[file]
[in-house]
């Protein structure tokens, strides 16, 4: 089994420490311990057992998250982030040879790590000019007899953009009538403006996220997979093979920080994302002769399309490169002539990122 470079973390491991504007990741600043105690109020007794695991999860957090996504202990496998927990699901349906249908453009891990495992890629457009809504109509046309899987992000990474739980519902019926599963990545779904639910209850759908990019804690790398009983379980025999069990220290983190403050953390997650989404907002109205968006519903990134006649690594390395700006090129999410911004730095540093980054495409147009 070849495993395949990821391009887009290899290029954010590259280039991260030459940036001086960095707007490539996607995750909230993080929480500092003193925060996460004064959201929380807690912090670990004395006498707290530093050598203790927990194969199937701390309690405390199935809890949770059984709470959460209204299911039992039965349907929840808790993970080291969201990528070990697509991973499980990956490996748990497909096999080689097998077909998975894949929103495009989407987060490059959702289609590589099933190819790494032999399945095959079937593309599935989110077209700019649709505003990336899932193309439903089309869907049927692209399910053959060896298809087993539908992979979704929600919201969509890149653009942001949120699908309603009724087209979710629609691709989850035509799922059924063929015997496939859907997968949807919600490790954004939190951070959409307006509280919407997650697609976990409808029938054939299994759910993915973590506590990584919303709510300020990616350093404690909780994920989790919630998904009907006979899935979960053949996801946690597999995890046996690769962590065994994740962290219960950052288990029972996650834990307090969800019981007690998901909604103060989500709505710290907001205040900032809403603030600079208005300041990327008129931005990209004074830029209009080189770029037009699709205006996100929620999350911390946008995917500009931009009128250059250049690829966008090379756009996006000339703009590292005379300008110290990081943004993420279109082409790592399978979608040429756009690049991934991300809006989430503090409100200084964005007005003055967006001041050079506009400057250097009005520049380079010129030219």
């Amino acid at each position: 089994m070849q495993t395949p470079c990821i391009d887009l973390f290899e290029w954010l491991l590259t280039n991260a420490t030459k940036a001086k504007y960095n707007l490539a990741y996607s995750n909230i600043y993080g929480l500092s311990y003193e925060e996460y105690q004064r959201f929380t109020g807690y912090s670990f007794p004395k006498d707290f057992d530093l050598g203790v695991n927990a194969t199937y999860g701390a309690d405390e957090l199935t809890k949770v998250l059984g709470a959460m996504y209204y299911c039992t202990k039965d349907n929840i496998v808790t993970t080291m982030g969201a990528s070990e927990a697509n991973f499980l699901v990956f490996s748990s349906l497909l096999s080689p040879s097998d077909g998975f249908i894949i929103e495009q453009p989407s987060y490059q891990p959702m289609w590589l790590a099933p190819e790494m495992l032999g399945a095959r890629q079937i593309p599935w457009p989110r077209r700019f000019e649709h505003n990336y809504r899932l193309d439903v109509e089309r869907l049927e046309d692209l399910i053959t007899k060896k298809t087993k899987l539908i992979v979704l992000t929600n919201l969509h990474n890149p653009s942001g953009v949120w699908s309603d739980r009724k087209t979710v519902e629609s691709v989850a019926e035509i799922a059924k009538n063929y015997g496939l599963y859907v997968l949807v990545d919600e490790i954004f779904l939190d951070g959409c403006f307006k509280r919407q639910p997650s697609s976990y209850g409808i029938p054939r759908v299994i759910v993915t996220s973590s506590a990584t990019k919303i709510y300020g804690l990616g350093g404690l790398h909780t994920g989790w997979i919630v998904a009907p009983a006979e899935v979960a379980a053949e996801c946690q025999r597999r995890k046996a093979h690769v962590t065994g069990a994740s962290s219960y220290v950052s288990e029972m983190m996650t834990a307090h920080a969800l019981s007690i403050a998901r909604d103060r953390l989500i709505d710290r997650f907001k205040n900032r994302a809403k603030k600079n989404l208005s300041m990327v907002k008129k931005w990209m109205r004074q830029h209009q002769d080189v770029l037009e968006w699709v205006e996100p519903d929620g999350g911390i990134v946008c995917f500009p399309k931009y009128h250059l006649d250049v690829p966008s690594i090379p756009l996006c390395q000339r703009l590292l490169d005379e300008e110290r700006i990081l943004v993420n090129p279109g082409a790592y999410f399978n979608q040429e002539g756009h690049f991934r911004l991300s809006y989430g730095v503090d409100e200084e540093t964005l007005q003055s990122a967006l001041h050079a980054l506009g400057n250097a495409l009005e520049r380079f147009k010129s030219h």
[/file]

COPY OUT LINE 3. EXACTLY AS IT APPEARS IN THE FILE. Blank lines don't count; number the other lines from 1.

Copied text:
């Amino acid at each position: 089994m070849q495993t395949p470079c990821i391009d887009l973390f290899e290029w954010l491991l590259t280039n991260a420490t030459k940036a001086k504007y960095n707007l490539a990741y996607s995750n909230i600043y993080g929480l500092s311990y003193e925060e996460y105690q004064r959201f929380t109020g807690y912090s670990f007794p004395k006498d707290f057992d530093l050598g203790v695991n927990a194969t199937y999860g701390a309690d405390e957090l199935t809890k949770v998250l059984g709470a959460m996504y209204y299911c039992t202990k039965d349907n929840i496998v808790t993970t080291m982030g969201a990528s070990e927990a697509n991973f499980l699901v990956f490996s748990s349906l497909l096999s080689p040879s097998d077909g998975f249908i894949i929103e495009q453009p989407s987060y490059q891990p959702m289609w590589l790590a099933p190819e790494m495992l032999g399945a095959r890629q079937i593309p599935w457009p989110r077209r700019f000019e649709h505003n990336y809504r899932l193309d439903v109509e089309r869907l049927e046309d692209l399910i053959t007899k060896k298809t087993k899987l539908i992979v979704l992000t929600n919201l969509h990474n890149p653009s942001g953009v949120w699908s309603d739980r009724k087209t979710v519902e629609s691709v989850a019926e035509i799922a059924k009538n063929y015997g496939l599963y859907v997968l949807v990545d919600e490790i954004f779904l939190d951070g959409c403006f307006k509280r919407q639910p997650s697609s976990y209850g409808i029938p054939r759908v299994i759910v993915t996220s973590s506590a990584t990019k919303i709510y300020g804690l990616g350093g404690l790398h909780t994920g989790w997979i919630v998904a009907p009983a006979e899935v979960a379980a053949e996801c946690q025999r597999r995890k046996a093979h690769v962590t065994g069990a994740s962290s219960y220290v950052s288990e029972m983190m996650t834990a307090h920080a969800l019981s007690i403050a998901r909604d103060r953390l989500i709505d710290r997650f907001k205040n900032r994302a809403k603030k600079n989404l208005s300041m990327v907002k008129k931005w990209m109205r004074q830029h209009q002769d080189v770029l037009e968006w699709v205006e996100p519903d929620g999350g911390i990134v946008c995917f500009p399309k931009y009128h250059l006649d250049v690829p966008s690594i090379p756009l996006c390395q000339r703009l590292l490169d005379e300008e110290r700006i990081l943004v993420n090129p279109g082409a790592y999410f399978n979608q040429e002539g756009h690049f991934r911004l991300s809006y989430g730095v503090d409100e200084e540093t964005l007005q003055s990122a967006l001041h050079a980054l506009g400057n250097a495409l009005e520049r380079f147009k010129s030219h």